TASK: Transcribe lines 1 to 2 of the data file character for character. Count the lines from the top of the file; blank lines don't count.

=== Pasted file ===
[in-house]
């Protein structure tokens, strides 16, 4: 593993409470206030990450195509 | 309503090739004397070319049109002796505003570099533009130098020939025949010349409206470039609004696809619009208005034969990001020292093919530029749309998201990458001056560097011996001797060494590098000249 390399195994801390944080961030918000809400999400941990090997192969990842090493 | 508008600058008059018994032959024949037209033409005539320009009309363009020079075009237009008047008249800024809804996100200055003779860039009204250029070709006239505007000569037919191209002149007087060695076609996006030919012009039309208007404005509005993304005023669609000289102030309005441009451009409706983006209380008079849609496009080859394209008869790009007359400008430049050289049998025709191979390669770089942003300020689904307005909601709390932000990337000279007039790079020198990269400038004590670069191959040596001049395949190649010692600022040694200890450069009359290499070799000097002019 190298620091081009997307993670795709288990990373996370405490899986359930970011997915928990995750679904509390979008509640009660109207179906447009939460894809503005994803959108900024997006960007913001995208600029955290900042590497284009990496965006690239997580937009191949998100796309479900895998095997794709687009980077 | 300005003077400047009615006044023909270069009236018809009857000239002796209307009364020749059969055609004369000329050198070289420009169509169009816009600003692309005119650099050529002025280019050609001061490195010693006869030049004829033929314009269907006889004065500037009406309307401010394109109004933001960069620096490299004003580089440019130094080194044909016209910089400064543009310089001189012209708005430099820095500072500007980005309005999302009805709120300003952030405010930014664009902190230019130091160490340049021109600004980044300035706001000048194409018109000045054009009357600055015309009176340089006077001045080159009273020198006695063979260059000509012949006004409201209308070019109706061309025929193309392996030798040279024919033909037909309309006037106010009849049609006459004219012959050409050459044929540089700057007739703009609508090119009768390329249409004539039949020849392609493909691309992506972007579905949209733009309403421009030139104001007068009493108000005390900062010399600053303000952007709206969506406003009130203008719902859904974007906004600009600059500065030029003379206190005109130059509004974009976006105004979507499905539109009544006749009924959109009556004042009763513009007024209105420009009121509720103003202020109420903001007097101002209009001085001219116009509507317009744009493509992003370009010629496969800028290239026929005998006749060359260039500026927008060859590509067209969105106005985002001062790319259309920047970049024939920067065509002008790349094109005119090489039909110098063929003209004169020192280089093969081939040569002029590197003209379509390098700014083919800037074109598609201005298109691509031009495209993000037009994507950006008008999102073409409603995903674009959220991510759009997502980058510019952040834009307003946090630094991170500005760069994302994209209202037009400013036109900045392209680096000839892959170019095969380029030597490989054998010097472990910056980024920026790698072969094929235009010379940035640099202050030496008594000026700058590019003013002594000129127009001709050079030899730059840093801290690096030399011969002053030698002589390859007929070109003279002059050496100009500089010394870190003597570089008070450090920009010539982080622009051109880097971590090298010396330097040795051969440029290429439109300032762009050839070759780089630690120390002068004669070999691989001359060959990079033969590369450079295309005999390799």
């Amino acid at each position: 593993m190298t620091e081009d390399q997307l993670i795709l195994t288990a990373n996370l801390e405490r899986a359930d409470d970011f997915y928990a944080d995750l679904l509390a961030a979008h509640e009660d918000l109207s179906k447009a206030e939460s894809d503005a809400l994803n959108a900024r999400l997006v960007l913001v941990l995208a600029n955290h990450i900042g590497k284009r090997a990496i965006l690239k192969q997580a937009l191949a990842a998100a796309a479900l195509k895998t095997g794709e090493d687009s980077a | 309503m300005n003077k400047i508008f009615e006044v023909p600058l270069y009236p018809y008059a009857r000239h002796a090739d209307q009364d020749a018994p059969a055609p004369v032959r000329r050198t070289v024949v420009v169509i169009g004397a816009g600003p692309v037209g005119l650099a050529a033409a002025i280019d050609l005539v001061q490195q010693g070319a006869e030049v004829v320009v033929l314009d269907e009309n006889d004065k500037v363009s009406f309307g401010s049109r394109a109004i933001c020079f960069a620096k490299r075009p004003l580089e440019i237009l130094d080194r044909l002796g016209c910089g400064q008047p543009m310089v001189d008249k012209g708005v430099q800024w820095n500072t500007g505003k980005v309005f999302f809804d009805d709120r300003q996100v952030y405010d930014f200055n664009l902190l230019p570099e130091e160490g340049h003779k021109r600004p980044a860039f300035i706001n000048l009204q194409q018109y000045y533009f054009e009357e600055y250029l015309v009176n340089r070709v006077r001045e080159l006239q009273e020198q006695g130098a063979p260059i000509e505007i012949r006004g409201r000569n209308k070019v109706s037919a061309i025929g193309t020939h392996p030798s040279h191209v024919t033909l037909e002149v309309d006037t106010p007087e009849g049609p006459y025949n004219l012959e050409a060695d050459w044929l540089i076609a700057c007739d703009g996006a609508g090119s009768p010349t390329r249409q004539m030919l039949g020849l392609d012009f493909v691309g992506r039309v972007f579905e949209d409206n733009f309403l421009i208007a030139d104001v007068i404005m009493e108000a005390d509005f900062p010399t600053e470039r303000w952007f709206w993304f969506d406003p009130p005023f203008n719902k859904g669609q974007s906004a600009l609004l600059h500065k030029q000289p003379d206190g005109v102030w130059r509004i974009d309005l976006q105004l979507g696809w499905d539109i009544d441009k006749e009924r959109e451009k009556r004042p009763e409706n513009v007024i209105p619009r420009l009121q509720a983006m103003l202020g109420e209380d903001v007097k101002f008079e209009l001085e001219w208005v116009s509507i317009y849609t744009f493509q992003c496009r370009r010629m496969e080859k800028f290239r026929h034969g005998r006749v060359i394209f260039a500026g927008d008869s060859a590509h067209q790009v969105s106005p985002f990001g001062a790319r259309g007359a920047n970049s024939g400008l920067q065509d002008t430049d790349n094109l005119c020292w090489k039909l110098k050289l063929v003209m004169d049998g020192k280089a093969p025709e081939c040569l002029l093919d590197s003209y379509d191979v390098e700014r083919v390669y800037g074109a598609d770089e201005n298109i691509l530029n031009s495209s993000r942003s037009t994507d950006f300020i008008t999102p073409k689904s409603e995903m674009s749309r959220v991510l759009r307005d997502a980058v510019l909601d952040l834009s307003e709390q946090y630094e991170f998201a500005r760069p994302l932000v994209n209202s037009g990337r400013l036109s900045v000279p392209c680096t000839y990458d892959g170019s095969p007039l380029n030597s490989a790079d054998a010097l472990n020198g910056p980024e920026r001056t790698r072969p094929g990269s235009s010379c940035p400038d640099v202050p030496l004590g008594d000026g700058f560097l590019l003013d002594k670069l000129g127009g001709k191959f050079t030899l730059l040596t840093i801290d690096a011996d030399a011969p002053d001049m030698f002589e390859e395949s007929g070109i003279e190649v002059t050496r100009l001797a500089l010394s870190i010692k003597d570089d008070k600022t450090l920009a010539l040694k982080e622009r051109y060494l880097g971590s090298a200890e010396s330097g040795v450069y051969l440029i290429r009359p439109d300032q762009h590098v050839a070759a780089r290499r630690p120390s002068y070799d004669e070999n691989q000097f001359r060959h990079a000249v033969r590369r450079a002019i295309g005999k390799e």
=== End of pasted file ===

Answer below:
[in-house]
């Protein structure tokens, strides 16, 4: 593993409470206030990450195509 | 309503090739004397070319049109002796505003570099533009130098020939025949010349409206470039609004696809619009208005034969990001020292093919530029749309998201990458001056560097011996001797060494590098000249 390399195994801390944080961030918000809400999400941990090997192969990842090493 | 508008600058008059018994032959024949037209033409005539320009009309363009020079075009237009008047008249800024809804996100200055003779860039009204250029070709006239505007000569037919191209002149007087060695076609996006030919012009039309208007404005509005993304005023669609000289102030309005441009451009409706983006209380008079849609496009080859394209008869790009007359400008430049050289049998025709191979390669770089942003300020689904307005909601709390932000990337000279007039790079020198990269400038004590670069191959040596001049395949190649010692600022040694200890450069009359290499070799000097002019 190298620091081009997307993670795709288990990373996370405490899986359930970011997915928990995750679904509390979008509640009660109207179906447009939460894809503005994803959108900024997006960007913001995208600029955290900042590497284009990496965006690239997580937009191949998100796309479900895998095997794709687009980077 | 300005003077400047009615006044023909270069009236018809009857000239002796209307009364020749059969055609004369000329050198070289420009169509169009816009600003692309005119650099050529002025280019050609001061490195010693006869030049004829033929314009269907006889004065500037009406309307401010394109109004933001960069620096490299004003580089440019130094080194044909016209910089400064543009310089001189012209708005430099820095500072500007980005309005999302009805709120300003952030405010930014664009902190230019130091160490340049021109600004980044300035706001000048194409018109000045054009009357600055015309009176340089006077001045080159009273020198006695063979260059000509012949006004409201209308070019109706061309025929193309392996030798040279024919033909037909309309006037106010009849049609006459004219012959050409050459044929540089700057007739703009609508090119009768390329249409004539039949020849392609493909691309992506972007579905949209733009309403421009030139104001007068009493108000005390900062010399600053303000952007709206969506406003009130203008719902859904974007906004600009600059500065030029003379206190005109130059509004974009976006105004979507499905539109009544006749009924959109009556004042009763513009007024209105420009009121509720103003202020109420903001007097101002209009001085001219116009509507317009744009493509992003370009010629496969800028290239026929005998006749060359260039500026927008060859590509067209969105106005985002001062790319259309920047970049024939920067065509002008790349094109005119090489039909110098063929003209004169020192280089093969081939040569002029590197003209379509390098700014083919800037074109598609201005298109691509031009495209993000037009994507950006008008999102073409409603995903674009959220991510759009997502980058510019952040834009307003946090630094991170500005760069994302994209209202037009400013036109900045392209680096000839892959170019095969380029030597490989054998010097472990910056980024920026790698072969094929235009010379940035640099202050030496008594000026700058590019003013002594000129127009001709050079030899730059840093801290690096030399011969002053030698002589390859007929070109003279002059050496100009500089010394870190003597570089008070450090920009010539982080622009051109880097971590090298010396330097040795051969440029290429439109300032762009050839070759780089630690120390002068004669070999691989001359060959990079033969590369450079295309005999390799």